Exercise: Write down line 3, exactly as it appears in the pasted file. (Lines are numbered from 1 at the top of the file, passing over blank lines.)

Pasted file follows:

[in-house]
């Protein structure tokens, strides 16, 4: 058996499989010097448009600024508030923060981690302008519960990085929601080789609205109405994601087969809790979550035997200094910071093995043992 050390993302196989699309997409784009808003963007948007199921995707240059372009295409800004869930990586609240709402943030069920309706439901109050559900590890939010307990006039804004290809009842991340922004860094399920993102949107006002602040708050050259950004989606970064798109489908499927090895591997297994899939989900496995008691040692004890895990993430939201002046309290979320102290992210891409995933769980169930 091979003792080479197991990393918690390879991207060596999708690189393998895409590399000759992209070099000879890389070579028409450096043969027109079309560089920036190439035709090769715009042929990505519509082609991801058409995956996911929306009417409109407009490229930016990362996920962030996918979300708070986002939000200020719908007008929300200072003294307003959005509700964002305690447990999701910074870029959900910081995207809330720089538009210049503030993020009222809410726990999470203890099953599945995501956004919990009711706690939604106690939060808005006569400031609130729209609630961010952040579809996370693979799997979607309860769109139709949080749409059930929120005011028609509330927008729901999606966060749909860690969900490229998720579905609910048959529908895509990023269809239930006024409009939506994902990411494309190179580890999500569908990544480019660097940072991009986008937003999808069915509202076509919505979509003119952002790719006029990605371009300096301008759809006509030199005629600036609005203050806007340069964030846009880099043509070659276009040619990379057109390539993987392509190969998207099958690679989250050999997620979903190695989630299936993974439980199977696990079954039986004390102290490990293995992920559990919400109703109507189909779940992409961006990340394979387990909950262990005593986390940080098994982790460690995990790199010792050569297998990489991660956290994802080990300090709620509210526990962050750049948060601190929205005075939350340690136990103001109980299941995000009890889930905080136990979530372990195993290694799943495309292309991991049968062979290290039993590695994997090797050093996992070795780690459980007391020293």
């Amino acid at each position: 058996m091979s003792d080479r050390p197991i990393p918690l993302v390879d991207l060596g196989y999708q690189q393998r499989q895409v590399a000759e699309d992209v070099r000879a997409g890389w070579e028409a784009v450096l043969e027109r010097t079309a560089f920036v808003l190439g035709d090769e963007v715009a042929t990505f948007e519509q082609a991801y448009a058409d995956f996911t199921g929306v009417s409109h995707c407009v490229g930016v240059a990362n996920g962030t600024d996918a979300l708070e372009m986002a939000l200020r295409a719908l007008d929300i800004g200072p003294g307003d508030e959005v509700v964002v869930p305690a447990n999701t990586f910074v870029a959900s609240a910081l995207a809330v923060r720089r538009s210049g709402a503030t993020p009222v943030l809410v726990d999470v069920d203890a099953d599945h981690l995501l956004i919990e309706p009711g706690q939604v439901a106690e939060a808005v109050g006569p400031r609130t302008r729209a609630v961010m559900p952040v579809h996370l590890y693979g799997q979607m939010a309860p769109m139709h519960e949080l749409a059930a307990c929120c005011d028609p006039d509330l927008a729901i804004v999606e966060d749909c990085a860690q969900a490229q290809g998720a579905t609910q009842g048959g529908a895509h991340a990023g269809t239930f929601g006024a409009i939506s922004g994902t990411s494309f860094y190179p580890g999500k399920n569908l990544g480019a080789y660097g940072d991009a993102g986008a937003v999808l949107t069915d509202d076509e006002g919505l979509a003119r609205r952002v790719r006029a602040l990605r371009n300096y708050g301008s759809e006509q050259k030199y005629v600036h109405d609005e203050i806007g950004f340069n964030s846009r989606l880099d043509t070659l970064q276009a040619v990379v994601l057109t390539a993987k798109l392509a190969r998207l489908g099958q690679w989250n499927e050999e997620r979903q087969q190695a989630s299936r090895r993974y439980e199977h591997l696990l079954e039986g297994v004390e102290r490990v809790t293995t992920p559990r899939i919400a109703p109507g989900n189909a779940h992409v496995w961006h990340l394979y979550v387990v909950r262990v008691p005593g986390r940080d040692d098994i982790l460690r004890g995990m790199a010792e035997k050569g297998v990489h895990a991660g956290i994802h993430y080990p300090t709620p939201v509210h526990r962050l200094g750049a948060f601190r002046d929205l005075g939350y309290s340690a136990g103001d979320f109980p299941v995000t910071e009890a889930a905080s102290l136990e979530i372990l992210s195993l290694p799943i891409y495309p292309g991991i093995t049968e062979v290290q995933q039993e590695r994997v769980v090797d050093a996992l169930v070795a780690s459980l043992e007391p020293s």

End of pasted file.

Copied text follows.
């Amino acid at each position: 058996m091979s003792d080479r050390p197991i990393p918690l993302v390879d991207l060596g196989y999708q690189q393998r499989q895409v590399a000759e699309d992209v070099r000879a997409g890389w070579e028409a784009v450096l043969e027109r010097t079309a560089f920036v808003l190439g035709d090769e963007v715009a042929t990505f948007e519509q082609a991801y448009a058409d995956f996911t199921g929306v009417s409109h995707c407009v490229g930016v240059a990362n996920g962030t600024d996918a979300l708070e372009m986002a939000l200020r295409a719908l007008d929300i800004g200072p003294g307003d508030e959005v509700v964002v869930p305690a447990n999701t990586f910074v870029a959900s609240a910081l995207a809330v923060r720089r538009s210049g709402a503030t993020p009222v943030l809410v726990d999470v069920d203890a099953d599945h981690l995501l956004i919990e309706p009711g706690q939604v439901a106690e939060a808005v109050g006569p400031r609130t302008r729209a609630v961010m559900p952040v579809h996370l590890y693979g799997q979607m939010a309860p769109m139709h519960e949080l749409a059930a307990c929120c005011d028609p006039d509330l927008a729901i804004v999606e966060d749909c990085a860690q969900a490229q290809g998720a579905t609910q009842g048959g529908a895509h991340a990023g269809t239930f929601g006024a409009i939506s922004g994902t990411s494309f860094y190179p580890g999500k399920n569908l990544g480019a080789y660097g940072d991009a993102g986008a937003v999808l949107t069915d509202d076509e006002g919505l979509a003119r609205r952002v790719r006029a602040l990605r371009n300096y708050g301008s759809e006509q050259k030199y005629v600036h109405d609005e203050i806007g950004f340069n964030s846009r989606l880099d043509t070659l970064q276009a040619v990379v994601l057109t390539a993987k798109l392509a190969r998207l489908g099958q690679w989250n499927e050999e997620r979903q087969q190695a989630s299936r090895r993974y439980e199977h591997l696990l079954e039986g297994v004390e102290r490990v809790t293995t992920p559990r899939i919400a109703p109507g989900n189909a779940h992409v496995w961006h990340l394979y979550v387990v909950r262990v008691p005593g986390r940080d040692d098994i982790l460690r004890g995990m790199a010792e035997k050569g297998v990489h895990a991660g956290i994802h993430y080990p300090t709620p939201v509210h526990r962050l200094g750049a948060f601190r002046d929205l005075g939350y309290s340690a136990g103001d979320f109980p299941v995000t910071e009890a889930a905080s102290l136990e979530i372990l992210s195993l290694p799943i891409y495309p292309g991991i093995t049968e062979v290290q995933q039993e590695r994997v769980v090797d050093a996992l169930v070795a780690s459980l043992e007391p020293s």